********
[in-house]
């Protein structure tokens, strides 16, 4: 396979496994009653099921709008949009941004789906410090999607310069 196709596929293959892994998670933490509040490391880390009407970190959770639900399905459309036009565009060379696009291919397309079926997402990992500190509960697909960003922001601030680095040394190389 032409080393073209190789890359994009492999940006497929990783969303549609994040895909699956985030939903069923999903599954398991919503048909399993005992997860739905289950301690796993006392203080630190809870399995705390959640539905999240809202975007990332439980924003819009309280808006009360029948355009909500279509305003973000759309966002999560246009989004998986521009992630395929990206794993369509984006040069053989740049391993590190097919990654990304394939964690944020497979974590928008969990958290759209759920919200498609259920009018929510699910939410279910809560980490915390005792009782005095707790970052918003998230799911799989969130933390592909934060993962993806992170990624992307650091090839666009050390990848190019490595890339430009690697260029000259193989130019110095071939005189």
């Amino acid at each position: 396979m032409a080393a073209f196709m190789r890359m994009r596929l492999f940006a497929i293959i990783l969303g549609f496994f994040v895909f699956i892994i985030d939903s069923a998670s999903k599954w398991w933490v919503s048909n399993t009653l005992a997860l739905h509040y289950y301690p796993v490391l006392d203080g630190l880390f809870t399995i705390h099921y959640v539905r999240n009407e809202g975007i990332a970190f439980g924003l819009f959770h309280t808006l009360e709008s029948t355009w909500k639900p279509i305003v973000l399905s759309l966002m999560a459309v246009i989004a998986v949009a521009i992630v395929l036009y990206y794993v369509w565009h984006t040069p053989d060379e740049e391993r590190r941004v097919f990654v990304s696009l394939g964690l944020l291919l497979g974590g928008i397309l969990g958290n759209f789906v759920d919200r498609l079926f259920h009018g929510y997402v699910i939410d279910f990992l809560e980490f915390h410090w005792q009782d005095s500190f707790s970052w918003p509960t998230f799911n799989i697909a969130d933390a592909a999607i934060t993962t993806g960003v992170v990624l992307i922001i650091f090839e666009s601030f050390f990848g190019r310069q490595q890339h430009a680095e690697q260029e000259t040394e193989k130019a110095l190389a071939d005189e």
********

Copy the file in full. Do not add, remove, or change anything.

[in-house]
């Protein structure tokens, strides 16, 4: 396979496994009653099921709008949009941004789906410090999607310069 196709596929293959892994998670933490509040490391880390009407970190959770639900399905459309036009565009060379696009291919397309079926997402990992500190509960697909960003922001601030680095040394190389 032409080393073209190789890359994009492999940006497929990783969303549609994040895909699956985030939903069923999903599954398991919503048909399993005992997860739905289950301690796993006392203080630190809870399995705390959640539905999240809202975007990332439980924003819009309280808006009360029948355009909500279509305003973000759309966002999560246009989004998986521009992630395929990206794993369509984006040069053989740049391993590190097919990654990304394939964690944020497979974590928008969990958290759209759920919200498609259920009018929510699910939410279910809560980490915390005792009782005095707790970052918003998230799911799989969130933390592909934060993962993806992170990624992307650091090839666009050390990848190019490595890339430009690697260029000259193989130019110095071939005189």
């Amino acid at each position: 396979m032409a080393a073209f196709m190789r890359m994009r596929l492999f940006a497929i293959i990783l969303g549609f496994f994040v895909f699956i892994i985030d939903s069923a998670s999903k599954w398991w933490v919503s048909n399993t009653l005992a997860l739905h509040y289950y301690p796993v490391l006392d203080g630190l880390f809870t399995i705390h099921y959640v539905r999240n009407e809202g975007i990332a970190f439980g924003l819009f959770h309280t808006l009360e709008s029948t355009w909500k639900p279509i305003v973000l399905s759309l966002m999560a459309v246009i989004a998986v949009a521009i992630v395929l036009y990206y794993v369509w565009h984006t040069p053989d060379e740049e391993r590190r941004v097919f990654v990304s696009l394939g964690l944020l291919l497979g974590g928008i397309l969990g958290n759209f789906v759920d919200r498609l079926f259920h009018g929510y997402v699910i939410d279910f990992l809560e980490f915390h410090w005792q009782d005095s500190f707790s970052w918003p509960t998230f799911n799989i697909a969130d933390a592909a999607i934060t993962t993806g960003v992170v990624l992307i922001i650091f090839e666009s601030f050390f990848g190019r310069q490595q890339h430009a680095e690697q260029e000259t040394e193989k130019a110095l190389a071939d005189e």